The Conservative budget is full of retreaded promises. Photo by Jake Wright/ CP Photospie
There was much waving of the economic growth flag last week in Jim Flaherty's budget. But, alas, no investments that would actually generate prosperity, particularly here in the GTA, where unemployment is stuck at 8 per cent, 17 per cent for youth.
That's not to say large sums weren't promised for infrastructure - which immediately led TTC chair Karen Stintz and Mayor Rob Ford to say new money should be earmarked for subways. Never mind that the TTC needs $200 million above what it currently spends just for repairs in the foreseeable future.
But the main point is that, in fact, there is little new money on offer. A careful look at the budget reveals the amount transferred to cities in 2014-15 has actually been cut.
And of the $47 billion allotted for infrastructure, about $30 bil is simply the re-announcement of gas tax revenues and other transfers to cities, albeit with new inflation adjustments.
Of the remaining amount, 75 per cent will be spent after the start of the year 2020. It's of little help to cities today, though it's great for Tories desperate to improve their dismal record of deficit budgets.
Of this money, the usual funding formulas would mean Toronto stands to get around $100 million a year, which at current costs would build about 800 metres of subway track annually, with nothing left for stations or new subway cars.
It's a nice example of playing with figures, combining a number of previous programs and expressing a decade of funding in one number.
Indeed, using only this program to fund subway construction would mean it would take 30 to 35 years to build the full Downtown Relief Line, allowing for inflation.
So while every cent helps, this is a far cry from the National Transit Strategy advocated by mayors of Canada's major cities and pushed by Olivia Chow. It's sad, because well-planned infrastructure usually pays off one-to-10 when it comes to public and private dollars, meaning that for every $1 of public money put in, job and wealth creation opportunities (and tax revenue) increase by $10.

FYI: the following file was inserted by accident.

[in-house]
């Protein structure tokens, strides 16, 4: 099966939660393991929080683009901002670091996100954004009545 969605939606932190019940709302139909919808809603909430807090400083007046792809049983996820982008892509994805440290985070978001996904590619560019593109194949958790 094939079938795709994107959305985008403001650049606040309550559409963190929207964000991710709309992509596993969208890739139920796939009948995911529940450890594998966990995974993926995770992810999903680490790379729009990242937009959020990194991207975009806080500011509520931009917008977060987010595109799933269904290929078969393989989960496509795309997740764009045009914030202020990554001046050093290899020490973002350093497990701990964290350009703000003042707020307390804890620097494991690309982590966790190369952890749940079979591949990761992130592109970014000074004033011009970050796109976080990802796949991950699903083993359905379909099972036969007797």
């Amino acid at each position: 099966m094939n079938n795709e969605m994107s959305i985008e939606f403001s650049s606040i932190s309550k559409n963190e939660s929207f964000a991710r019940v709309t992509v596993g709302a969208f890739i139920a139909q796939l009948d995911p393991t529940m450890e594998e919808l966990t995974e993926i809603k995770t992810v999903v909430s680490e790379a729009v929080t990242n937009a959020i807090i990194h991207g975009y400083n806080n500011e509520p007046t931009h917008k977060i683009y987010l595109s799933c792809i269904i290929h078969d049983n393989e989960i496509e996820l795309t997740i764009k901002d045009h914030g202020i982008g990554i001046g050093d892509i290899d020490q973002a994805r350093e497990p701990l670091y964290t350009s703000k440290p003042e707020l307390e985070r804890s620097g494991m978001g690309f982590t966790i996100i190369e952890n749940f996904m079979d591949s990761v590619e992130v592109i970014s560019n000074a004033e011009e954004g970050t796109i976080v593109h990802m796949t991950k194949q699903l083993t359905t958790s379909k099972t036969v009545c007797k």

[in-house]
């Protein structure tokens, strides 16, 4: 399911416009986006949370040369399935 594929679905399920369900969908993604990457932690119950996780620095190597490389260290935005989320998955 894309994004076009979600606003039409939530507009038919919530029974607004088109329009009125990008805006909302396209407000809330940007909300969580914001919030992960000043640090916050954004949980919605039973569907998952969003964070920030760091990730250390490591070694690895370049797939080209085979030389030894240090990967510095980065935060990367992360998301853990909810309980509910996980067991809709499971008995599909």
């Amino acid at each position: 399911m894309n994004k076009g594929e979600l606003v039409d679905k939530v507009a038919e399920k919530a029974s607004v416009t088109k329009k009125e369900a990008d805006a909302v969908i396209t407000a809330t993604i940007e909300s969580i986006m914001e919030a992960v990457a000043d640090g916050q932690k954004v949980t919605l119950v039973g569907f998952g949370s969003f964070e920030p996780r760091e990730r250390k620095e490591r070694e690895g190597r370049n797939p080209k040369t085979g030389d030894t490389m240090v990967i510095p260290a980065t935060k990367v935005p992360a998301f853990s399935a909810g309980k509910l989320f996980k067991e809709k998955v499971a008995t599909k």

Investment in education also yields high returns, and while the budget puts some new cash in training programs, this again is mostly a reorganization of current funding.
Imagine instead, multi-billions of federal dollars going to colleges and universities for apprenticeship programs preparing people for the hundreds of thousands of jobs that go unfilled every year.
The key problem is that the government is trying to balance the budget with cuts only, and has considered only minor revenue options. One alternative the feds have avoided is a small tax increase for those who can most afford it, like the increase Ontario brought in last year when the Liberals agreed to an NDP demand for a new income tax bracket for those making over $500,000. That change will bring in a projected $400 million, and if implemented nationally would net upwards of $800 million to $1 billion a year while affecting less than 0.001 per cent of the population.
Another area the feds have ignored is corporate taxes. Because Canadian companies are sitting on upwards of $500 billion in cash, there is lots of room to raise taxes without affecting investment decisions, especially if we use the money to fund infrastructure and education, which helps business productivity.
Since the Conservatives came to power, corporate tax rates (down from 29.12 per cent in 2000 to 15 per cent in 2013, well below the average for the U.S. and Europe) have cost taxpayers about $120 billion. A 1 to 2 per cent increase, or further closing of tax loopholes, would, if properly invested, go a long way toward making Canada more competitive.
Unfortunately, this budget is bad news for the country's largest city, the key to Canada's economic future.